If you want to go fast, go alone.
If you want to go far, go together.
~ African proverb ~
Fugitives from the violence that spawned them, we follow three boys and a girl who make an incredible 700-mile trek from the bloodshed in Sudan to the relative safety of a refugee camp. From there, they end up in the United States where cultural shock is inevitable. "Snow?" "Telephone?" "Unmarried women?" Known as "The Lost Boys," they were part of the 3,800 boys and girls brought to the US in the late '90s. (The program was suspended with 9/11.)
Directed by Philippe Falardeau ("Monsieur Lazhar") working with award-winning scriptwriter Margaret Nagle ("Warm Springs"), this PG-13 film is wrenching, entertaining, and hopeful.
- Arnold Oceng ("It's a Lot") is Mamere the most ambitiousone. He realizes during their seven-year sojourn in the refugee camp that he wants to be a doctor. This actor was born in Uganda and raised in Brixton (England). He's been acting there since 1993.
- Ger Duany ("Isn't it Delicious") plays Jeremiah, the most religious one: he never loses his Bible. Duany was born in South Sudan and was forced to be a child soldier in the civil war. On his second try, he escaped to Ethiopia when he was 14. He's been in Hollywood since 2004.
- Emmanuel Jal ("Africa United") is Paul, whorebels against Mamere remaining their chief in Kansas. This actor is another child soldier from southern Sudan who emerged as a hip hop star with an unusual message of reconciliation and peace. You can hear him on the soundtrack, too.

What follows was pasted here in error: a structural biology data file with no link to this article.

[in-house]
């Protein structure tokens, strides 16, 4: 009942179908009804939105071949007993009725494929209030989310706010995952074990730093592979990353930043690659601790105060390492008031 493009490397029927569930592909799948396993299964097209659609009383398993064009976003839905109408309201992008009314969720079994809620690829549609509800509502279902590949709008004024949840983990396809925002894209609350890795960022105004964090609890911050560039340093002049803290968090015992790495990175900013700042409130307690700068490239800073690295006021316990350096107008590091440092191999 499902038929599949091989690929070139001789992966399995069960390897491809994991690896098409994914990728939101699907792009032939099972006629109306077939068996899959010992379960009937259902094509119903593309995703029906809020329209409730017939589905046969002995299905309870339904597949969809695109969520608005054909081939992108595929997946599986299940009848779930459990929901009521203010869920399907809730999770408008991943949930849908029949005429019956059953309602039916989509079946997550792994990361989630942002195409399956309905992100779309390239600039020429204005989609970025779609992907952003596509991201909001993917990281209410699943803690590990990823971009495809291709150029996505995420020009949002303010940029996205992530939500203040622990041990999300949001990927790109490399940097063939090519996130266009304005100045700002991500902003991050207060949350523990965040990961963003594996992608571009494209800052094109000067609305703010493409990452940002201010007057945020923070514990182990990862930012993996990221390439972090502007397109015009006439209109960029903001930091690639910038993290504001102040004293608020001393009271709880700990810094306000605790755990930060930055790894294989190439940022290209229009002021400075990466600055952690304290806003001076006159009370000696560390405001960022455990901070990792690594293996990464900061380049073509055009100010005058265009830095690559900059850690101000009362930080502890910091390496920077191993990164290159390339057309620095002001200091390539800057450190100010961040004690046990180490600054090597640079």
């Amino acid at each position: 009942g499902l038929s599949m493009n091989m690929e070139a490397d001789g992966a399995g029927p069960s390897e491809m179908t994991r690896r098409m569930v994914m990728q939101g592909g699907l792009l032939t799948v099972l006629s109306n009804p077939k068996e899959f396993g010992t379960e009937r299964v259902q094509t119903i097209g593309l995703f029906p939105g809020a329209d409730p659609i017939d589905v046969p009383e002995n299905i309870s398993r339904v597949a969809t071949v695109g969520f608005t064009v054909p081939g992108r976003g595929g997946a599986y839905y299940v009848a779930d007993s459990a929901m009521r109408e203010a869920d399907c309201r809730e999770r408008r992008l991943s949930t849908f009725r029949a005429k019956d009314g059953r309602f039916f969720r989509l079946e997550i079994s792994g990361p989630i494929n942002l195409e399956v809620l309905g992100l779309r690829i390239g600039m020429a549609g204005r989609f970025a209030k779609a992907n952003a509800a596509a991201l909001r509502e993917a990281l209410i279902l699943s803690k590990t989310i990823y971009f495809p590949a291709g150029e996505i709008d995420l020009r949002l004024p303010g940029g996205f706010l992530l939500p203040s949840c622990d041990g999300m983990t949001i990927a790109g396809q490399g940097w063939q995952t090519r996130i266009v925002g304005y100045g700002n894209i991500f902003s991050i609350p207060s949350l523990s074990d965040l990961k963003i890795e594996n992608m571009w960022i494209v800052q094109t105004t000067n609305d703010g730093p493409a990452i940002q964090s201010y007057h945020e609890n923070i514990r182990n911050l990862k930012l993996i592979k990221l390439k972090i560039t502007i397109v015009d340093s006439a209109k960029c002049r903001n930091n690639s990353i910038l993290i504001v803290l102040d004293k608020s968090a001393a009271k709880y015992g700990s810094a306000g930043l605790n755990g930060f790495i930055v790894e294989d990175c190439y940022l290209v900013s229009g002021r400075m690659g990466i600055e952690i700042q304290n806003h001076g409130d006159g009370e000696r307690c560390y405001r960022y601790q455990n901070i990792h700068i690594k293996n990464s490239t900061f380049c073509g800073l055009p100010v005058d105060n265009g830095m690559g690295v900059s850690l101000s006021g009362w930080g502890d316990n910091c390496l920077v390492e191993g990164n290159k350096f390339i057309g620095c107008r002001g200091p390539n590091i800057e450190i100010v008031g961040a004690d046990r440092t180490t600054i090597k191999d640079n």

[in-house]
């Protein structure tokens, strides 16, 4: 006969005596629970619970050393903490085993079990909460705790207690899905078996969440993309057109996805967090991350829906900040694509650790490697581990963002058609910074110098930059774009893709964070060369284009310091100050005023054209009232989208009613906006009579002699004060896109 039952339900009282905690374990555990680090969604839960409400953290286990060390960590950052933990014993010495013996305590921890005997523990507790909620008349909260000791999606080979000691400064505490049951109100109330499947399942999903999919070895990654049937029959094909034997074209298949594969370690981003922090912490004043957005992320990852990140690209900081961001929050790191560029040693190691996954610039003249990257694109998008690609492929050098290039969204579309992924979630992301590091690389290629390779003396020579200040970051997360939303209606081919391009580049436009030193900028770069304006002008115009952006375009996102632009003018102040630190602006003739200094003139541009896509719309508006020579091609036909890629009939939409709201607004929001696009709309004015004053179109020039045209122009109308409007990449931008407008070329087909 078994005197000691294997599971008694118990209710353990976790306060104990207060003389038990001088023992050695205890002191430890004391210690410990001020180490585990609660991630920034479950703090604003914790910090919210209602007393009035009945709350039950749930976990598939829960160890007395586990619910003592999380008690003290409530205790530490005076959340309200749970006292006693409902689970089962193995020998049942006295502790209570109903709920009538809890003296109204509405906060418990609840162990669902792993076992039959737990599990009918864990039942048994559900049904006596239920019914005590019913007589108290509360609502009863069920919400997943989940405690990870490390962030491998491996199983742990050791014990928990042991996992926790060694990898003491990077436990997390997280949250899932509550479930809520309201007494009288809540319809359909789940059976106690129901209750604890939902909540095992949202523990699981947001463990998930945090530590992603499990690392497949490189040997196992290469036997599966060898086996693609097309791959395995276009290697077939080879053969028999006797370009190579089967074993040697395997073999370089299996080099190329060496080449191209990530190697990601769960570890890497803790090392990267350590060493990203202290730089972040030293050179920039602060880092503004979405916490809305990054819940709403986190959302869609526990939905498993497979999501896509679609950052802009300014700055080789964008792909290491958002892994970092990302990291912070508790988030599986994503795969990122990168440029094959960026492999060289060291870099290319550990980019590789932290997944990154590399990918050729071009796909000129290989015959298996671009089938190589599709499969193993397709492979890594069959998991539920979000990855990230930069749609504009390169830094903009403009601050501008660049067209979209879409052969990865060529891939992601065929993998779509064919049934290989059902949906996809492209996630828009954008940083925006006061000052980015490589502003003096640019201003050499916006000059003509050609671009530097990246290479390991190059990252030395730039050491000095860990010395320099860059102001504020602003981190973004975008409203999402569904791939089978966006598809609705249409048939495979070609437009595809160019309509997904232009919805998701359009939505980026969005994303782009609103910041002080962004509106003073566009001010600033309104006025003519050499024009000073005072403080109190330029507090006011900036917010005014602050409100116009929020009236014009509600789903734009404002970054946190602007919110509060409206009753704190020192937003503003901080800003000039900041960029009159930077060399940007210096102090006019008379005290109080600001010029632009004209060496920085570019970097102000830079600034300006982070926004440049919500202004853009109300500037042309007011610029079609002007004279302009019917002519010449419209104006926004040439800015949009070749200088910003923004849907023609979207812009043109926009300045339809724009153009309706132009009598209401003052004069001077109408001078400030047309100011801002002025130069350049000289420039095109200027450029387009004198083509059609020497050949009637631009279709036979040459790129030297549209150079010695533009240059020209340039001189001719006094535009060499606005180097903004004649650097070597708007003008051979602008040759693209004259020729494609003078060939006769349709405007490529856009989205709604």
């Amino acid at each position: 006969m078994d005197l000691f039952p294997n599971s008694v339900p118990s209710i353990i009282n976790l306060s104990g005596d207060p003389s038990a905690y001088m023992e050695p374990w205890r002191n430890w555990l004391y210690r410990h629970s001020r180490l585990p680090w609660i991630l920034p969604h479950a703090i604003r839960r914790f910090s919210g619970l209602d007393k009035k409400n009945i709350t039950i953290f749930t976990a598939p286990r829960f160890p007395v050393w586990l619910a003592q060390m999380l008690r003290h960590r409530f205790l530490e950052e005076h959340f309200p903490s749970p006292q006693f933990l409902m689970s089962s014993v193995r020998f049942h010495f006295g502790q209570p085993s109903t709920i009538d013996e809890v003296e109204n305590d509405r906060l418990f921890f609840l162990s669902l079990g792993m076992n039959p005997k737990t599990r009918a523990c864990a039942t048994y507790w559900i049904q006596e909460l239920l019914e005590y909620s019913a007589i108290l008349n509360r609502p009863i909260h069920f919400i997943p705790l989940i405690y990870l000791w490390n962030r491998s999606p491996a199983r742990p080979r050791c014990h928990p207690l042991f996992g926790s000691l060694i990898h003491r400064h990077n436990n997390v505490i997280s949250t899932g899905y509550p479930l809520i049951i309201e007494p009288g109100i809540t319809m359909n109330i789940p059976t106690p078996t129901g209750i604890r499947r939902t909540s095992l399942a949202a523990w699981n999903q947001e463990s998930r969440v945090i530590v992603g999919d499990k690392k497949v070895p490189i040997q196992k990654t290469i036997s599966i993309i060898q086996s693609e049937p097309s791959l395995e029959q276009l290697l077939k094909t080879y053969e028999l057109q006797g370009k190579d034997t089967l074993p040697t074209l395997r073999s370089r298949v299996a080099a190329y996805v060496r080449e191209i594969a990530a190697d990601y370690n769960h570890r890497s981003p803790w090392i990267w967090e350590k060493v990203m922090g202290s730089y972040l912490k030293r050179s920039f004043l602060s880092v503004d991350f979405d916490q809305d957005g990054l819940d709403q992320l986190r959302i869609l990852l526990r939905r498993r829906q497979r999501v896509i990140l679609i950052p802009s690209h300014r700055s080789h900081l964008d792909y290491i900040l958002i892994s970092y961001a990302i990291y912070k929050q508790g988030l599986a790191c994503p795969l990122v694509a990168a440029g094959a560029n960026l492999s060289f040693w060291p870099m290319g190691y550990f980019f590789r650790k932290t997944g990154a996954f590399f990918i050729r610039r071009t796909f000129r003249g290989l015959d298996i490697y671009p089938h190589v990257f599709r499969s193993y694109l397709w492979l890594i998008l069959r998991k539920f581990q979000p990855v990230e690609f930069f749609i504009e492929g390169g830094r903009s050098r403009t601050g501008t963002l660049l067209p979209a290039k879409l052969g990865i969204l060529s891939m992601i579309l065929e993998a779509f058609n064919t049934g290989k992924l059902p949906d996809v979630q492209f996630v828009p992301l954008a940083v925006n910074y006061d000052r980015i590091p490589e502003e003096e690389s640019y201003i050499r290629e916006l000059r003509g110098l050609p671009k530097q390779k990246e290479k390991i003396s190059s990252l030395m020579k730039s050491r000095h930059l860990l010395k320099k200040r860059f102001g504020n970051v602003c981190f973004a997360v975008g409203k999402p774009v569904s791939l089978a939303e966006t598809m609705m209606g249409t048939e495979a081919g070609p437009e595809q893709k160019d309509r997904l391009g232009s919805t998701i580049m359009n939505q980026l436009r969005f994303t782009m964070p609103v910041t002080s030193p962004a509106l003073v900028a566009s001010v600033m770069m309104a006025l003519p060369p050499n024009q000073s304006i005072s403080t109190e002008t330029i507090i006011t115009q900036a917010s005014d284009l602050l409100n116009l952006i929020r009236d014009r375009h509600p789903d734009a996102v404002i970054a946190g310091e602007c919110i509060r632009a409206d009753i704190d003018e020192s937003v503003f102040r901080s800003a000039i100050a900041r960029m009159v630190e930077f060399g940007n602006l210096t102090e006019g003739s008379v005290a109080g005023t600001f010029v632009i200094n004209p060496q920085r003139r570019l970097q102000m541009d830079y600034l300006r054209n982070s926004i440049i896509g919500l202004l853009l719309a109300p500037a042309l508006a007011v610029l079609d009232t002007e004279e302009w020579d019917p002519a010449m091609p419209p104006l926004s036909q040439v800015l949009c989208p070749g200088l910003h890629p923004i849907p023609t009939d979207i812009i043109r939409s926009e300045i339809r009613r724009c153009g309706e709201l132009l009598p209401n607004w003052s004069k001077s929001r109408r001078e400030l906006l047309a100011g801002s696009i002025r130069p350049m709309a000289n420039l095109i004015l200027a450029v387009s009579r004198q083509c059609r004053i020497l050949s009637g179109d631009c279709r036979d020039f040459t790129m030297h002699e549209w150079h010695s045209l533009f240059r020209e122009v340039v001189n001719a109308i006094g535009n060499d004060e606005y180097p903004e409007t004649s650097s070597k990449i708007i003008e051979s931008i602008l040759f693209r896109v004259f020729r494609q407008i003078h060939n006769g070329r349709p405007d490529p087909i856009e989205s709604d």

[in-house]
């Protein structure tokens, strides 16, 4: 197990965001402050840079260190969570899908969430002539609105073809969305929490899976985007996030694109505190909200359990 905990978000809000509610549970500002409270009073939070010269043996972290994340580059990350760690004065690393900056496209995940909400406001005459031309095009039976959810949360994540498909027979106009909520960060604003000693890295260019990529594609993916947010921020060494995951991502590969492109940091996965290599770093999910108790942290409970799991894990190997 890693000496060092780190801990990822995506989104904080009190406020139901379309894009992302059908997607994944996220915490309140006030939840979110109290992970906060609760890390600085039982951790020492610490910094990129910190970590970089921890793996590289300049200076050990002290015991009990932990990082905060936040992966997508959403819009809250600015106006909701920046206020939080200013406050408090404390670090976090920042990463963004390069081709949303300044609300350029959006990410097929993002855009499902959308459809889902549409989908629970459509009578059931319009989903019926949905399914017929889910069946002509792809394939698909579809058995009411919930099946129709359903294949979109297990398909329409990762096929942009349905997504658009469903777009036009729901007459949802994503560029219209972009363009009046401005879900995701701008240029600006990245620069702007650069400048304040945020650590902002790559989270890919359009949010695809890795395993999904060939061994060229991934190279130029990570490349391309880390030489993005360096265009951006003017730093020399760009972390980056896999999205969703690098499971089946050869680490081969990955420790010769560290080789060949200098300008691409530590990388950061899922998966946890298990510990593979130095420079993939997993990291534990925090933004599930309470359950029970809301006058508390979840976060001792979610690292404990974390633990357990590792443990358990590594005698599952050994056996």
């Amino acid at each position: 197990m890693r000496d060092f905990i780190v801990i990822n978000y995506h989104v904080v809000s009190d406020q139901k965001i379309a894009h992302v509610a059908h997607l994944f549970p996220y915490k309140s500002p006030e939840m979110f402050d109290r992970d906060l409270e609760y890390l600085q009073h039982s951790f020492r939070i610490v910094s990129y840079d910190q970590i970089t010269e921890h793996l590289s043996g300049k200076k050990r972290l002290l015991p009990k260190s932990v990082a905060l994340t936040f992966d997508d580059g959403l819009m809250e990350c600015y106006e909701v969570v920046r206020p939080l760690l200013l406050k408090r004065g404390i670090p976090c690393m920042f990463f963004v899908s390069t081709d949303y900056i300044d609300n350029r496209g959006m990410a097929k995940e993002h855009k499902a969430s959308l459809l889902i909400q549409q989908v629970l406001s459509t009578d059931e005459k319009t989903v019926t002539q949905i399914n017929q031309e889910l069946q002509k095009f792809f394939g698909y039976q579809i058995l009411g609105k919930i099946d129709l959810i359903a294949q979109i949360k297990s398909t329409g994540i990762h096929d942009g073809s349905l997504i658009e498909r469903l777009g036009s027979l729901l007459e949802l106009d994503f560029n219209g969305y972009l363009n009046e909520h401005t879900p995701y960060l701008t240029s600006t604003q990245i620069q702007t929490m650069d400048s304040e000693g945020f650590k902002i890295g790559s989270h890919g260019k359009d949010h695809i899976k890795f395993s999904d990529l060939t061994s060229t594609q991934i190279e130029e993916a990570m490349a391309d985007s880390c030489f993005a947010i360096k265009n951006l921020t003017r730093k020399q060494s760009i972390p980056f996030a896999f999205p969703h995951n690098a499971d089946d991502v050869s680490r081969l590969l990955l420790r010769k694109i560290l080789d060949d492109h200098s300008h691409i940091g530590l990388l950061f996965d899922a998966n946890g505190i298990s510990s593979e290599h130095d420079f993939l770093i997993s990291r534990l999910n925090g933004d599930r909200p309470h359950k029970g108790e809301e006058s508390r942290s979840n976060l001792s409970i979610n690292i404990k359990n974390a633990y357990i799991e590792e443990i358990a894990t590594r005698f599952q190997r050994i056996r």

- Reese Witherspoon ("Wild") joins us about a third of the way into our story; Carrie is the ballsy caseworker who becomes an advocate for our trio. But she first must understand the magnitude of the cultural gap. This is NOT a glamor role for Witherspoon and she carries it off very well.
- Corey Stoll ("This is Where I Leave You") is Carrie's brother Jack. Together they run an employment agency but he still lives on the family farm. He thinks he might paint the porch but the Sudanese worry that there is no one guarding his cattle from lions.
I must applaud this PG-13 script. It's witty, wise, entertaining and exciting. The bloodshed in Sudan is off screen and hardships endured by the children during the trek are beautifully captured. We learn about a "Good Lie," and enjoy the old joke about why the chicken crossed the road. We come to appreciate the differing points of view between the immigrants and the kind folks in Kansas, and how love of family is universal.